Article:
The Imaginary Points We Earn in Prison, to Get Imaginary Parole

February 28, 2024

Unless they’re serving life, most parole hopefuls in Georgia Department of Corrections (GDC) custody become statutorily eligible for release after they’ve served one-third of their sentence. If the Georgia State Board of Pardons and Paroles decides that the person does indeed deserve parole, they’ll assign a Tentative Parole Month (TPM).

So if someone coming into GDC on a 10-year sentence gets the earliest conceivable TPM, they’re looking at a minimum three years, four months in prison before they might be released to serve the remaining six years, eight months on parole. This does not mean that they’ll be granted parole at that time, or at all. It simply means that they will spend at least the next three years, four months in prison, and after that they can hope. 

In 2015, GDC introduced the Performance Incentive Credit (PIC) program. PIC falls in the carrot-on-stick genre of prison sentencing reduction known variously as Good Time or Earned Time. By participating in PIC-eligible activities, PIC-eligible prisoners can earn up to 12 PIC points. Each point credited equals one month knocked off your TPM.  

In theory, PIC is both an incentive for prisoners to work as hard as possible and a decarceration tool that advances them into parole. In practice, it is neither. It is a source of false hope without any accountability or oversight mechanisms, in the long GDC tradition of giving us things to hope for that way.



GDC re-entry case plans have six categories: Substance Abuse, Cognitive Behavioral, Education, Vocational, Mental Health and Sex Offender. If you finish every activity in a given category, you get one PIC point. 

You can also earn up to six points through additional PIC-eligible educational or vocational programing, and up to six through PIC-eligible work assignments (one PIC point in your first year on the job, then another every six months with satisfactory performance). But no matter how many classes you take or hours you work, you can still only be awarded a maximum of 12 points.

If you keep your nose to the grindstone, you can finish 12 points’ worth of activities in under two years. Which is why prisoners learn not to pursue PIC at the beginning of their sentence. Points, as they accumulate, become something to lose. The stress of any infraction, whether issued to you personally or to the cell block en masse, being used to wipe away your points is best not dragged out any longer than it has to be.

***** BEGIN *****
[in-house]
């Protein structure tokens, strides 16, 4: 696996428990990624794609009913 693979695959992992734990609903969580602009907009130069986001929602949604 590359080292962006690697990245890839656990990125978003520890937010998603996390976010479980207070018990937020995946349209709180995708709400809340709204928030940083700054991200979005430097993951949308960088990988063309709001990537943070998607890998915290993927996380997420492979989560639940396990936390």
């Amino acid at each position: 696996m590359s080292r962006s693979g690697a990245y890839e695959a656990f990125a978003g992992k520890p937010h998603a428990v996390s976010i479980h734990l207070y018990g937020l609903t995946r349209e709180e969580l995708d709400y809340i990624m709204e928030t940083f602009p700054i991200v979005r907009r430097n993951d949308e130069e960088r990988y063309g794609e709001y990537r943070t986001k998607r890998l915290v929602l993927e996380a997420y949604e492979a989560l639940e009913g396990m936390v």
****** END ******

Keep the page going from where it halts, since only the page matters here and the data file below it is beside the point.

“PIC wasn’t ever good towards rehabilitation,” Wallace* told Filter. “The sole purpose was a means of control, and that failed from the start.”

For many in GDC custody, PIC is a moot point from the beginning due to various disqualifying elements of their sentence. Wallace, myself and others sentenced to life with parole have a TPM of “Life,” and the Board doesn’t have to do much but think of us from time to time.

“What’s that? Oh, the bullshit about earning a month per [point],” Willie*, who is currently incarcerated on a 30-year sentence and not eligible for a TPM, told Filter when asked about PIC. “To do what with? Pay an extra month of parole fees is what.”

Some do the work, but have the evidence wiped from their record by GDC before the Board ever reviews it. Some have the evidence submitted to the Board in pristine condition, only for the Board to decide not to award the points anyway. Some are awarded the points, have their TPM advanced accordingly, and end up where so many of us do anyway—still in prison, regardless of whatever paperwork says we don’t have to be.

“The cut is not promised. It is just a suggestion. A recommendation from the Department of Corrections to the Pardons and Parole Board,” Charles*, who is incarcerated on a 25-year sentence and also not eligible for a TPM, told Filter. Though GDC “promises to rescind the recommendation if the prisoner ever misbehaves.” 



After the GDC staff exodus of 2020, a lot of the PIC classes and groups no longer had anyone to run them. But poor attendance doesn’t just reflect on the prisoners; it also makes GDC case workers look bad to their boss, who in turn looks bad to their boss, and so forth.

“Many of the post-pandemic classes only existed on the schedules,” Bill*, whose TPM is in 2024, told Filter. “No one was expected to actually show up. But the records had to show a ‘by the book’ record.”